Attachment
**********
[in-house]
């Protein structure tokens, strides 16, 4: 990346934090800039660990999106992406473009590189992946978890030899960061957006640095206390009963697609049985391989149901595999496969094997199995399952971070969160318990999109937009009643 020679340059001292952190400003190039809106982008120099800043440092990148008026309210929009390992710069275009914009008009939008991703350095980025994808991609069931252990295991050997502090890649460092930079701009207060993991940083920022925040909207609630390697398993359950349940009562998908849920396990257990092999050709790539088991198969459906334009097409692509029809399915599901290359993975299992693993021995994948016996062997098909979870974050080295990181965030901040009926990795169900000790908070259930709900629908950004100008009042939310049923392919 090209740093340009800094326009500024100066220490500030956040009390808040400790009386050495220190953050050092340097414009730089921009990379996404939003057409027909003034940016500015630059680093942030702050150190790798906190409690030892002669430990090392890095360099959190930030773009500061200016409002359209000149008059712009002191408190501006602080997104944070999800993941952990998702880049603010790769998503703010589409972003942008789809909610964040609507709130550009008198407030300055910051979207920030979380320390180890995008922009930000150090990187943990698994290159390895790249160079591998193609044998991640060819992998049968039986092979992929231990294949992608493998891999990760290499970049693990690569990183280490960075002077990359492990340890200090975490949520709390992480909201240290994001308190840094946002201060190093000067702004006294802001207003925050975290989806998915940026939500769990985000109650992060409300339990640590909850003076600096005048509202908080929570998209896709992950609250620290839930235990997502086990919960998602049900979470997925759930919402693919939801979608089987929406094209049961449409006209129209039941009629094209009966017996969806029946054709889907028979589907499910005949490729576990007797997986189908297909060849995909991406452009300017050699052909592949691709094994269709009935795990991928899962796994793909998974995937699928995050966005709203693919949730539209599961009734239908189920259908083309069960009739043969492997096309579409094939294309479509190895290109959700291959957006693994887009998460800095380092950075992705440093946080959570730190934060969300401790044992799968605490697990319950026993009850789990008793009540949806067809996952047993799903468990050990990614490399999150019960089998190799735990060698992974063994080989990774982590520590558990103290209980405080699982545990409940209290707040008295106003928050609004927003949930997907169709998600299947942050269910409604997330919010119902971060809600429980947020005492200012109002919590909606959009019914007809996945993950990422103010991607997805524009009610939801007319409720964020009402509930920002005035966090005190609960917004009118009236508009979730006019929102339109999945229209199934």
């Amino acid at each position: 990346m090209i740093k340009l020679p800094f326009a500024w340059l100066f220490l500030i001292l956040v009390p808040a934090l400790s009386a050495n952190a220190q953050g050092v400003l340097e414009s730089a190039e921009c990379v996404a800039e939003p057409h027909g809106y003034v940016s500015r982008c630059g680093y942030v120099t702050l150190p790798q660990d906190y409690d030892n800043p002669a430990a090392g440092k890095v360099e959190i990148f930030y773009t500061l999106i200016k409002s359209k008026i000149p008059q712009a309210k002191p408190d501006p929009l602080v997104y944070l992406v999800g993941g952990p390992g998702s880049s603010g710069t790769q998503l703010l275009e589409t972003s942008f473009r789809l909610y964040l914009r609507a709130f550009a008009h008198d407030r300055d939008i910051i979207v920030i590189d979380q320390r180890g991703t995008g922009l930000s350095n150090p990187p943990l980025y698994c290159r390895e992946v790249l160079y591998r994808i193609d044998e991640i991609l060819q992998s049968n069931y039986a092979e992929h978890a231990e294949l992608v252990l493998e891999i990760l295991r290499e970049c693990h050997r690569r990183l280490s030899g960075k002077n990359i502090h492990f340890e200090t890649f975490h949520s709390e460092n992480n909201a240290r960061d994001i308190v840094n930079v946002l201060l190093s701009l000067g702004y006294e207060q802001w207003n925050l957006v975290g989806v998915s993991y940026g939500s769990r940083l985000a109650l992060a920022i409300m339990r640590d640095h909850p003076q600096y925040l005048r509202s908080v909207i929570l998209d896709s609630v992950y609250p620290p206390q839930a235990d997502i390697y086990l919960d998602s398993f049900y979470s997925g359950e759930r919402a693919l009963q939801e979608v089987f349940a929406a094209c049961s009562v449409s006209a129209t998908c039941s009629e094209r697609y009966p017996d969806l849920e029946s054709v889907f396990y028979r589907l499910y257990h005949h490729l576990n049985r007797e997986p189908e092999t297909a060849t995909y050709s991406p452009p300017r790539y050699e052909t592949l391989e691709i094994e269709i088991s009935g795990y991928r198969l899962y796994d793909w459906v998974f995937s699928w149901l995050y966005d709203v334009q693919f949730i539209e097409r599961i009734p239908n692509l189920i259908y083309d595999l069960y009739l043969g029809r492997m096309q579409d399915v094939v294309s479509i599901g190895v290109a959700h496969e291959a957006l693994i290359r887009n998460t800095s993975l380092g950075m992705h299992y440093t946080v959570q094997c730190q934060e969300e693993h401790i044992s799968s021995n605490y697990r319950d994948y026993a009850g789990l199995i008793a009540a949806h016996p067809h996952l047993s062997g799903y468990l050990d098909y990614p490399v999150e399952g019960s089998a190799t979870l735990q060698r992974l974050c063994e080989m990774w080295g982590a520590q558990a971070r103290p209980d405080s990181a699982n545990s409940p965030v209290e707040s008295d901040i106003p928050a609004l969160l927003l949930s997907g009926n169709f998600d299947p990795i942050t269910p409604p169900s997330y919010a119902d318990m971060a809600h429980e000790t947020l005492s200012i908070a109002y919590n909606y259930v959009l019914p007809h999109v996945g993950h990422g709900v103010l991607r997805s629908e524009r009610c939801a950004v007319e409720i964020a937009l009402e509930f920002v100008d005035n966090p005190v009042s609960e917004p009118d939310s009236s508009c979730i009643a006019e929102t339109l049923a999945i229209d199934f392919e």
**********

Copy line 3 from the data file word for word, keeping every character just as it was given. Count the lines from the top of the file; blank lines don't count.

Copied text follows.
């Amino acid at each position: 990346m090209i740093k340009l020679p800094f326009a500024w340059l100066f220490l500030i001292l956040v009390p808040a934090l400790s009386a050495n952190a220190q953050g050092v400003l340097e414009s730089a190039e921009c990379v996404a800039e939003p057409h027909g809106y003034v940016s500015r982008c630059g680093y942030v120099t702050l150190p790798q660990d906190y409690d030892n800043p002669a430990a090392g440092k890095v360099e959190i990148f930030y773009t500061l999106i200016k409002s359209k008026i000149p008059q712009a309210k002191p408190d501006p929009l602080v997104y944070l992406v999800g993941g952990p390992g998702s880049s603010g710069t790769q998503l703010l275009e589409t972003s942008f473009r789809l909610y964040l914009r609507a709130f550009a008009h008198d407030r300055d939008i910051i979207v920030i590189d979380q320390r180890g991703t995008g922009l930000s350095n150090p990187p943990l980025y698994c290159r390895e992946v790249l160079y591998r994808i193609d044998e991640i991609l060819q992998s049968n069931y039986a092979e992929h978890a231990e294949l992608v252990l493998e891999i990760l295991r290499e970049c693990h050997r690569r990183l280490s030899g960075k002077n990359i502090h492990f340890e200090t890649f975490h949520s709390e460092n992480n909201a240290r960061d994001i308190v840094n930079v946002l201060l190093s701009l000067g702004y006294e207060q802001w207003n925050l957006v975290g989806v998915s993991y940026g939500s769990r940083l985000a109650l992060a920022i409300m339990r640590d640095h909850p003076q600096y925040l005048r509202s908080v909207i929570l998209d896709s609630v992950y609250p620290p206390q839930a235990d997502i390697y086990l919960d998602s398993f049900y979470s997925g359950e759930r919402a693919l009963q939801e979608v089987f349940a929406a094209c049961s009562v449409s006209a129209t998908c039941s009629e094209r697609y009966p017996d969806l849920e029946s054709v889907f396990y028979r589907l499910y257990h005949h490729l576990n049985r007797e997986p189908e092999t297909a060849t995909y050709s991406p452009p300017r790539y050699e052909t592949l391989e691709i094994e269709i088991s009935g795990y991928r198969l899962y796994d793909w459906v998974f995937s699928w149901l995050y966005d709203v334009q693919f949730i539209e097409r599961i009734p239908n692509l189920i259908y083309d595999l069960y009739l043969g029809r492997m096309q579409d399915v094939v294309s479509i599901g190895v290109a959700h496969e291959a957006l693994i290359r887009n998460t800095s993975l380092g950075m992705h299992y440093t946080v959570q094997c730190q934060e969300e693993h401790i044992s799968s021995n605490y697990r319950d994948y026993a009850g789990l199995i008793a009540a949806h016996p067809h996952l047993s062997g799903y468990l050990d098909y990614p490399v999150e399952g019960s089998a190799t979870l735990q060698r992974l974050c063994e080989m990774w080295g982590a520590q558990a971070r103290p209980d405080s990181a699982n545990s409940p965030v209290e707040s008295d901040i106003p928050a609004l969160l927003l949930s997907g009926n169709f998600d299947p990795i942050t269910p409604p169900s997330y919010a119902d318990m971060a809600h429980e000790t947020l005492s200012i908070a109002y919590n909606y259930v959009l019914p007809h999109v996945g993950h990422g709900v103010l991607r997805s629908e524009r009610c939801a950004v007319e409720i964020a937009l009402e509930f920002v100008d005035n966090p005190v009042s609960e917004p009118d939310s009236s508009c979730i009643a006019e929102t339109l049923a999945i229209d199934f392919e």